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they are confident about their answers and about their solution strategies. This will also model that it is important to give students ampletime to work on a problem before discussing answers to that problem.6. Although there is no explicit attention to instructional practice in these content professional development sessions, discussing implicationsfor teaching will help deepen participants’ own understanding. You are encouraged to tailor those discussions to the needs of each groupof participants. For example, if participants are all using a common set of curriculum materials, you may want to lead some discussionsrelated to those materials. Be careful, however, not to lose the emphasis on deepening participants’ knowledge of mathematics.7. Approximate times are given for each problem set, but you will need to create an agenda that responds to the specific parameters of howyou are working with participants. For example, you might schedule these sessions on two consecutive days or you might schedule themacross four half-days. Extra time will be needed for the Reflection at the end of the Problem Sets. There may be too many problems forparticipants to complete comfortably in a two-day session, so you need to think carefully about which problems you ask participants tosolve in each Problem Set. Alternately, you may choose to omit some Problem Sets completely.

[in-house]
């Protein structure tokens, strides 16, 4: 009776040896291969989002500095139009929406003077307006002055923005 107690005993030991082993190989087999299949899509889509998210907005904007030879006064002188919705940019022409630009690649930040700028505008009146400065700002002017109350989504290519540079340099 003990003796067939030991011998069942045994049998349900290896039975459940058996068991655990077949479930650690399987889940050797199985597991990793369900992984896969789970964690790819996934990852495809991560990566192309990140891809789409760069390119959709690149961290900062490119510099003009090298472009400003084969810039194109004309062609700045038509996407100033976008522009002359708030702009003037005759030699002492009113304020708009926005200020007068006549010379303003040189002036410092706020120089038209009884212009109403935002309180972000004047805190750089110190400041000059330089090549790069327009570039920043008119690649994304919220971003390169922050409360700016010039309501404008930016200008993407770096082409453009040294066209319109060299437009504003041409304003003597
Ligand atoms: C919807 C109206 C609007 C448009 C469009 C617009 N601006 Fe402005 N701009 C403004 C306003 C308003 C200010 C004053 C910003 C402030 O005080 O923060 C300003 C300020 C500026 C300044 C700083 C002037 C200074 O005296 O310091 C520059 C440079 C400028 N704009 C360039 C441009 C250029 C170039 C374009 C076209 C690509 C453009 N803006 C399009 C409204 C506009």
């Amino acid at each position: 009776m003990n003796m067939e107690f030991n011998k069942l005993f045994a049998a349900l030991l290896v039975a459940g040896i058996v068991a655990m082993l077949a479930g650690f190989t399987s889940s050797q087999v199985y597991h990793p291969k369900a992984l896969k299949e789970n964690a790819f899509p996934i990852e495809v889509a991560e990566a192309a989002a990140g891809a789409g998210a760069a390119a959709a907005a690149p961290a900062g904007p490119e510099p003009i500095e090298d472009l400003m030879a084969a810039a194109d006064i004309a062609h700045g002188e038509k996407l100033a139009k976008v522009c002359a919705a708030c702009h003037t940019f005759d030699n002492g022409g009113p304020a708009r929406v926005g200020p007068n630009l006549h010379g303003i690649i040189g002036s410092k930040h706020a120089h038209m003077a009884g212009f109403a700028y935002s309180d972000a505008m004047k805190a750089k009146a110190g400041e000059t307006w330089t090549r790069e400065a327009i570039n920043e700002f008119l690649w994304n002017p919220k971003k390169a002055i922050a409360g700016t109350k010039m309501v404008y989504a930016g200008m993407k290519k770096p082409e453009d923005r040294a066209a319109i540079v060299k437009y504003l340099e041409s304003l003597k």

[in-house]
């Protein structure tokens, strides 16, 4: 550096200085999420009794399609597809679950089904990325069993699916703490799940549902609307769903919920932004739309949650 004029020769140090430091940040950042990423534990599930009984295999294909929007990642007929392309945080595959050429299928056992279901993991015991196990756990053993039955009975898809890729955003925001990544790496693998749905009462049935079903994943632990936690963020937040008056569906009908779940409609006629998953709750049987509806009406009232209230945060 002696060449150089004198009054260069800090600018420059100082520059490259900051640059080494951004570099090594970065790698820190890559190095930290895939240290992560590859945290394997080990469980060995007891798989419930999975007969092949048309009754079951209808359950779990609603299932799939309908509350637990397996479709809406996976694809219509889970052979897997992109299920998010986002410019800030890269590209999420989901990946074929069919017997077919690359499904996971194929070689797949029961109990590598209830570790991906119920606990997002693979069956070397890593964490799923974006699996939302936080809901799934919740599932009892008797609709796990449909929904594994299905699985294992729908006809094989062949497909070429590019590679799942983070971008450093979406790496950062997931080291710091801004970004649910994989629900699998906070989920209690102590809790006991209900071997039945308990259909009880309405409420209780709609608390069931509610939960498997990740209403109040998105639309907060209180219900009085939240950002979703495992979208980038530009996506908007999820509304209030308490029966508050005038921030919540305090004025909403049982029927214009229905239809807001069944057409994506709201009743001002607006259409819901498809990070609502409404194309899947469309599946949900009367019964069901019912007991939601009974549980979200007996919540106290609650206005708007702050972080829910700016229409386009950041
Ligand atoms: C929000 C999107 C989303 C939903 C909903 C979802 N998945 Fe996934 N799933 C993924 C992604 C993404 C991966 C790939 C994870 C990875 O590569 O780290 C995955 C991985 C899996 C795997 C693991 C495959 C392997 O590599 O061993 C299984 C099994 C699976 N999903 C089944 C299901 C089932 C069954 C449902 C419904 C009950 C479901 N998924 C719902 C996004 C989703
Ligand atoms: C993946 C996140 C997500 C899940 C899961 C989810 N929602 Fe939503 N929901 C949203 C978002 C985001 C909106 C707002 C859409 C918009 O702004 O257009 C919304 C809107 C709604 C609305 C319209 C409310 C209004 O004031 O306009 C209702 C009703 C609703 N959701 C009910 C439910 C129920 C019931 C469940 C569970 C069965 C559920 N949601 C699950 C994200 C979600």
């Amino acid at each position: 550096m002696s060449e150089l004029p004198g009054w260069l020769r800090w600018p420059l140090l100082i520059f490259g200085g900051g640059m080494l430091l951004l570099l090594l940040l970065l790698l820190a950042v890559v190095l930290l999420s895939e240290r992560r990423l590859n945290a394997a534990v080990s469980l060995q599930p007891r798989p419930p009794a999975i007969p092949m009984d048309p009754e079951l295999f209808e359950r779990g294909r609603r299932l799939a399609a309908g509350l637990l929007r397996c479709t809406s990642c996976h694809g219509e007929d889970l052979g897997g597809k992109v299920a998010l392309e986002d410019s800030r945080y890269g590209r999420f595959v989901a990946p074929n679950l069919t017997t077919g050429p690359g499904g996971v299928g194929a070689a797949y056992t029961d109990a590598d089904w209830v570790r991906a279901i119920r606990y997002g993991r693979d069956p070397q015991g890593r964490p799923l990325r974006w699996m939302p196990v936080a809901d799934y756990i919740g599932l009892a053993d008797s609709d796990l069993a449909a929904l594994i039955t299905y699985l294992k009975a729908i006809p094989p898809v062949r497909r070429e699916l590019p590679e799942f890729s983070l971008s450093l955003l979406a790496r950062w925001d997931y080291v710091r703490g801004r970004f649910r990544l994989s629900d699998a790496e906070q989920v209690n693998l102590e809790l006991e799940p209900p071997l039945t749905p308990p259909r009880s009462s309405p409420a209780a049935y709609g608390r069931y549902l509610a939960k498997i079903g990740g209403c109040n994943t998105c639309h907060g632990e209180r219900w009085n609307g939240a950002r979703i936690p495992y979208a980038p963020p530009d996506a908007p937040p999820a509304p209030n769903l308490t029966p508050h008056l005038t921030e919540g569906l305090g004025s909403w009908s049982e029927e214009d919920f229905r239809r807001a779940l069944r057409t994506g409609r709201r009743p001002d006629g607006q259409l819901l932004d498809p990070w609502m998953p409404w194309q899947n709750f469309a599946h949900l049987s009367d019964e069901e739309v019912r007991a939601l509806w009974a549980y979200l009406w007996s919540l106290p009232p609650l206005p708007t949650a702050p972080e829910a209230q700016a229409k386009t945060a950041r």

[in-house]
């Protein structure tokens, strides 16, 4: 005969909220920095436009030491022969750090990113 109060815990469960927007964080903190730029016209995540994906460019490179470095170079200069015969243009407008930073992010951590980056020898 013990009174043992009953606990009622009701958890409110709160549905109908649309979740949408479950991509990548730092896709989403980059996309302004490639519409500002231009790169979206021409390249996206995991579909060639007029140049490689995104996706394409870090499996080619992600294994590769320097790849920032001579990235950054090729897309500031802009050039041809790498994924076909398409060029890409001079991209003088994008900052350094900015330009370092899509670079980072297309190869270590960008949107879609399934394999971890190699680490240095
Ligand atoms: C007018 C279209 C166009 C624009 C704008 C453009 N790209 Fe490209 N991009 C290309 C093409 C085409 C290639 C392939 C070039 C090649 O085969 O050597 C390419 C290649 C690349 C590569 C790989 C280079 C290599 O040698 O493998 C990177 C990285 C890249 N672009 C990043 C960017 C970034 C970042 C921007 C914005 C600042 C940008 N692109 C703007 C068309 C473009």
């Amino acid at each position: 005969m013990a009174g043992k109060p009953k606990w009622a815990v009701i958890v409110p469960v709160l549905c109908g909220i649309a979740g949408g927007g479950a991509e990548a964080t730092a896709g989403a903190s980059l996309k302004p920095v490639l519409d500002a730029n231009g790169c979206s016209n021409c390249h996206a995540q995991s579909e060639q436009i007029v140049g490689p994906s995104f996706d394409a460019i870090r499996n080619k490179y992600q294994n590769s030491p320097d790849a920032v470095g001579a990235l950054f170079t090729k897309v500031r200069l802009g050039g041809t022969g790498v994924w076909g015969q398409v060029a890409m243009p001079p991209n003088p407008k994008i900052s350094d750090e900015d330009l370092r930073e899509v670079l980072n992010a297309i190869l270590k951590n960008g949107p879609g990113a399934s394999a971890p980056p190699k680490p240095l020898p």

These professional development materials were designed with the following assumptions about logistics for the meetings.1. Participants will primarily be classroom teachers of mathematics from grades 6-8. (There are different sets of problems for teachersfrom grades K-2 and 3-5.) Modifications may need to be made if there are significant numbers of ELL teachers or special educationteachers.2. Participants should be seated at tables of 3-6 people each.
Discussions among participants are strongly encouraged
.3. The problem sets need to be copied prior to the start of the sessions. You will also need a computer and projector for display of theslides, chart paper and markers, graph paper, rulers, adding machine tape, and enough space for small groups of participants to work comfortably. A document camera might also be useful.
The materials were developed by a team of Washington educators:Kathryn Absten, ESD 114 George Bright, OSPI Jewel Brumley, Yakima School District Boo Drury, OSPI Andrea English, Arlington School District Karrin Lewis, OSPI